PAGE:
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Lester R. Dragstedt, M.D.
AMA Arch Surg. 1952;64(2):135-137. doi:10.1001/archsurg.1952.01260010147001.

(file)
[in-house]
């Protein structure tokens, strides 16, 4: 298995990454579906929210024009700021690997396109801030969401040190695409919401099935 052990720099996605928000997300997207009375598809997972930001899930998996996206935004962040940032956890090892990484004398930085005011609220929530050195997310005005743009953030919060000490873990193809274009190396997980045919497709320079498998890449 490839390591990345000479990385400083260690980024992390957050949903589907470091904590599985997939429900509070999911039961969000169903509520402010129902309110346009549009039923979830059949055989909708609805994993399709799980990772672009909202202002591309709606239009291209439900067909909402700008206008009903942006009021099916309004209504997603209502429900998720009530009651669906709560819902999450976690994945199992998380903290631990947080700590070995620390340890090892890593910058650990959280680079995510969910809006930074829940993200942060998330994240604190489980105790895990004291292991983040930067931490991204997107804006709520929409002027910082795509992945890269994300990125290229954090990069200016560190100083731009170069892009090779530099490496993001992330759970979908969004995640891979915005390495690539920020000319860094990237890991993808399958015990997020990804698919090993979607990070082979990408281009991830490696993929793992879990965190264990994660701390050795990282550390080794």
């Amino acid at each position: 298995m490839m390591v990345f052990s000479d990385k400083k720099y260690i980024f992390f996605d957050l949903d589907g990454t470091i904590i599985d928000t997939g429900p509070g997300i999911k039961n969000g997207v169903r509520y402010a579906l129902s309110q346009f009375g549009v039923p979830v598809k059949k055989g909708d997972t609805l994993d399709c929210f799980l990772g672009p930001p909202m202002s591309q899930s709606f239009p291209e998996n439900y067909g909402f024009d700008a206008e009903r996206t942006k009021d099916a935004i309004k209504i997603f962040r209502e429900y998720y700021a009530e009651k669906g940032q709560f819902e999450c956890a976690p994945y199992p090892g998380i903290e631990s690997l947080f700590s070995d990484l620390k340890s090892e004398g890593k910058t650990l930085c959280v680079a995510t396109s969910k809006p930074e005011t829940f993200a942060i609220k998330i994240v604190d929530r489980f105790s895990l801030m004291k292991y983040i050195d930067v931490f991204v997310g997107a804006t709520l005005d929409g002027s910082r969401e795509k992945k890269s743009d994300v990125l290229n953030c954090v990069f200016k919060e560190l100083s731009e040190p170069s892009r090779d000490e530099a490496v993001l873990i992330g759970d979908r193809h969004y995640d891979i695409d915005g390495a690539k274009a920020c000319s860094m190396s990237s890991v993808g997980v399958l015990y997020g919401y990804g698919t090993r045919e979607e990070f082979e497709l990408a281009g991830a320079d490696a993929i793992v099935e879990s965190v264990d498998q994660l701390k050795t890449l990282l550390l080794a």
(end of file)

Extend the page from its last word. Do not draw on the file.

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IN AN EDITORIAL written in 1943 for Gastroenterology, Rudolph Schindler1 suggested that in military hospitals gastric analysis be abandoned as a routine method. In the same issue, Walter C. Alvarez2 expressed his dissatisfaction with this time-honored test in a somewhat similar vein. He pointed out, "The trouble is that most of the acid values commonly reported by the laboratory are perfectly compatible with a diagnosis of either normal stomach, gastritis, gastric ulcer, duodenal ulcer, gall stone or gastric cancer." Both Schindler and Alvarez had in mind the measurement of the concentration of free hydrochloric acid in a sample of gastric content removed either one hour after the administration of an Ewald meal or of fractional samples of gastric content removed at 10- or 15-minute intervals. It is probable that most internists and surgeons today would agree that gastric analysis by means of the Ewald test meal, the fractional


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